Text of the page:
- Melanoma is a form of skin cancer that develops from cells called melanocytes.
- Melanocytes also can grow to form benign (not cancerous) moles.
- If a mole shows changes in size, shape, colour or becomes ulcerated it may indicate that it has transformed into a melanoma.
- Melanoma can be cured if detected early, before it spreads (metastasises) to other areas of the body.
- Diagnosis of melanoma is confirmed with an excision biopsy of the suspicious lesion.
- Treatment of melanoma depends on the extent of disease.
- Sun exposure, particularly sunburn, can cause skin damage that can lead to melanoma.
Melanoma is a potentially serious type of skin cancer that develops from normal skin cells called melanocytes (these cells produce the skin pigment melanin, which gives the skin its natural colour). The cells become malignant and start growing uncontrollably, subsequently aggressively invading surrounding healthy tissues.
Melanoma may arise from the skin (most commonly) or other sites where there are melanocytes (eyes, mucous membranes and brain tissue), and may spread (metastasise) through the blood or lymph systems to organs and bones.
This cancer can develop in a mole or other mark on the skin, but also often develops in unmarked skin. Commonly, it starts on the upper back or trunk of men and women and the legs in women, but it can occur anywhere. Melanoma is most common in light-skinned people, but affects people of all races.
Melanomas can vary in size, shape and colour, and often they consist of mixed colours. Most often a melanoma looks like a flat, brown or black mole, irregular in shape and at least 6 mm across. A melanoma may be lumpy or rounded, change colour, become crusty, ooze or bleed. Any change in shape, size or colour of a mole may indicate melanoma and should be treated suspiciously and preferably biopsied by removing the lesion and sending it to the laboratory for microscopic examination.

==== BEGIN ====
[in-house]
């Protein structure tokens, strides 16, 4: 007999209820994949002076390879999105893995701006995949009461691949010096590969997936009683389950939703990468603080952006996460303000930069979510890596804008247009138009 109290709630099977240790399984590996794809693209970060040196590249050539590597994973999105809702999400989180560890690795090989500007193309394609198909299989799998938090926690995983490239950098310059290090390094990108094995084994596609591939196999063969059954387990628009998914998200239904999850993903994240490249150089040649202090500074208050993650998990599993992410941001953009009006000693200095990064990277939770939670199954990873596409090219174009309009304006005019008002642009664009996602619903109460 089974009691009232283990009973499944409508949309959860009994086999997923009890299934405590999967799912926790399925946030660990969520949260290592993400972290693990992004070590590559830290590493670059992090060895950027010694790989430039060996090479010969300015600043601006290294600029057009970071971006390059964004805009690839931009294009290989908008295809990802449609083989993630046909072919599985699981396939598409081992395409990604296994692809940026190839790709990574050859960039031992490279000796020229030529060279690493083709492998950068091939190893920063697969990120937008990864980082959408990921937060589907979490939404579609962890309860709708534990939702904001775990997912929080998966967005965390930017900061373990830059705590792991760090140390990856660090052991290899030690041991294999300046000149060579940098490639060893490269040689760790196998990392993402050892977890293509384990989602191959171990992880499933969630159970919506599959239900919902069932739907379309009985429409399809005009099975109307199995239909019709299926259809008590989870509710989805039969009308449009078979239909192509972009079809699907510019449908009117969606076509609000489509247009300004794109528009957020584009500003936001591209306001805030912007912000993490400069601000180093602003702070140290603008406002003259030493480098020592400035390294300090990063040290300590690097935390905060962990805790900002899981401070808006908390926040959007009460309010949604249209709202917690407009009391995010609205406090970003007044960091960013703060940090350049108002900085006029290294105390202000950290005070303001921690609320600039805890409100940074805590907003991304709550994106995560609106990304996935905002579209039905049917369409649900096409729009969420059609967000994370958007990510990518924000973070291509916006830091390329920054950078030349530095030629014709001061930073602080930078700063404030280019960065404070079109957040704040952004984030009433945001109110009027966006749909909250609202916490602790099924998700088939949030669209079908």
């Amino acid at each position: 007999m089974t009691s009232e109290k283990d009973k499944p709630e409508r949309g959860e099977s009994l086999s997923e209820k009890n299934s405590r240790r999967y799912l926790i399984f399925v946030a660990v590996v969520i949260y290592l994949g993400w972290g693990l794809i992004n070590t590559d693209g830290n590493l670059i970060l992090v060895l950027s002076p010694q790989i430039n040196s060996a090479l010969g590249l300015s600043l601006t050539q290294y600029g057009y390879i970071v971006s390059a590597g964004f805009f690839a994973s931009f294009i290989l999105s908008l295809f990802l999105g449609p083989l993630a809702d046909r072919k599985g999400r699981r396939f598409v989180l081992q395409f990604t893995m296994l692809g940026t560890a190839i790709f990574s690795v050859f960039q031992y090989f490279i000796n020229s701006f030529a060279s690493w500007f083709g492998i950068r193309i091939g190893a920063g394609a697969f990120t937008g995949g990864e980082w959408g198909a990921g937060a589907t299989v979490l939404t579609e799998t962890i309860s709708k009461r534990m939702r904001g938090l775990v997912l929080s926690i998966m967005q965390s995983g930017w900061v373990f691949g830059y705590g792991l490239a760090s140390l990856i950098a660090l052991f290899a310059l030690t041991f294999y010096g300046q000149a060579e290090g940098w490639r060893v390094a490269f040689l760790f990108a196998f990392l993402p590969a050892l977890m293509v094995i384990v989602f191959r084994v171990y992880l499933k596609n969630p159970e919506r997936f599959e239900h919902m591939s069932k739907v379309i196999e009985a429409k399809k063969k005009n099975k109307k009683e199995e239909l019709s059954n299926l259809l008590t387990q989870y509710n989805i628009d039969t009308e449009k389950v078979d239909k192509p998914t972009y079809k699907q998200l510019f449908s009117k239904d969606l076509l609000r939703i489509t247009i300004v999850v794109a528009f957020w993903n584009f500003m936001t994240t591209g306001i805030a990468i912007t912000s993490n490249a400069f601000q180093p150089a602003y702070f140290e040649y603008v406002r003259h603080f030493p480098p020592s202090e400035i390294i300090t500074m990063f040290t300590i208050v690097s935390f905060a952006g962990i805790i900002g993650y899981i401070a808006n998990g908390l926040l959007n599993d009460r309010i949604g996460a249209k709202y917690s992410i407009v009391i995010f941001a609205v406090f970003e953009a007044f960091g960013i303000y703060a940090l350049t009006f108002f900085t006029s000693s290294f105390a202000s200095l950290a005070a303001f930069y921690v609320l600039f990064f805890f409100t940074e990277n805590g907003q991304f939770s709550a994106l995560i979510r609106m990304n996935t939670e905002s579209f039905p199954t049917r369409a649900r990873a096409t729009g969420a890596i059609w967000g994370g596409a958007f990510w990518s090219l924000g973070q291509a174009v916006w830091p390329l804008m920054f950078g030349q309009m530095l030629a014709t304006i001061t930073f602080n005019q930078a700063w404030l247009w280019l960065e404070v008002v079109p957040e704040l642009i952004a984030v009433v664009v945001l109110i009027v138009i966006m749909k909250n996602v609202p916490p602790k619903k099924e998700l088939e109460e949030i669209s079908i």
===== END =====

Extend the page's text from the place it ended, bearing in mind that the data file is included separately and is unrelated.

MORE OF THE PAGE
Early removal ensures optimal outcome.
Melanoma can grow extremely aggressively and invade surrounding healthy tissue, growing mostly downwards. The five-year cure rate for early and very superficial lesions can be close to 100%, but they have a 90% chance of being fatal within 10 years after they have started to spread (metastasise).
There are four types of melanoma:
1. Lentigo-malignant melanoma: This appears mostly on the face of elderly people as an asymptomatic, large (2 to 6 cm), flat, tan or brown disc with darker brown or black spots scattered on the surface. After variable periods, a large amount of lentigo malignas start to invade the skin and therefore early excision (before the lesion becomes large) is recommended.
2. Superficial spreading melanoma: This is initially much smaller than the lentigo-malignant melanoma and occurs most commonly on women’s legs and men’s torsos. You may become suspicious when there is enlargement or irregular colour changes are seen in a mole, with blue, black, red or white spots and surface indentations.
3. Nodular melanoma: 10 to 15% of all melanoma. This may occur anywhere on the body as dark, protuberant papules or a plaque that varies in colour from pearl to grey to black. Sometimes the lesion ulcerates. It can also be unpigmented (not dark).
4. Acrolentiginous melanoma: This is most common in black races, and arises on the surface of hands or feet, or underneath nails.
Melanoma develops when normal pigment-producing skin cells start dividing uncontrollably. Common causes of malignant transformation are:
- Damage to the DNA of melanocytes by exposure to the sun. Exposure to the sun, measured by length (hours or days) and intensity (degree of sunburn), is the single most important cause of melanoma. Because it can cause cancer, the sun is considered a carcinogen. This effect is now exacerbated by the absence of ozone in the upper atmosphere, especially around the South Pole (the so-called ozone hole). The result has been a steadily increasing incidence of melanoma in South Africa, Australia and New Zealand. Melanoma can, however, also arise in skin areas or other organs that are never exposed to sunlight.
- An inherited predisposition towards melanoma. This is most common in people who have atypical moles (dysplastic naevi), and where the original tumour develops in tissue such as eyes or brain. In some families, many members have a large number of atypical moles, and some have had melanoma. Members of these families are at very high risk. It is important for them to have frequent check-ups (every three to six months) so that any problems may be detected early. The doctor may take pictures of a person's skin to help detect any changes.
- Melanoma may also develop when the immune system is suppressed, especially in kidney transplant recipients and people with leukaemia (cancer in which there is an excess of white blood cells) or lymphoma (tumour of the lymph tissue).
The early signs of melanoma can be a change in a mole or similar pigmented lesion. These include changes in: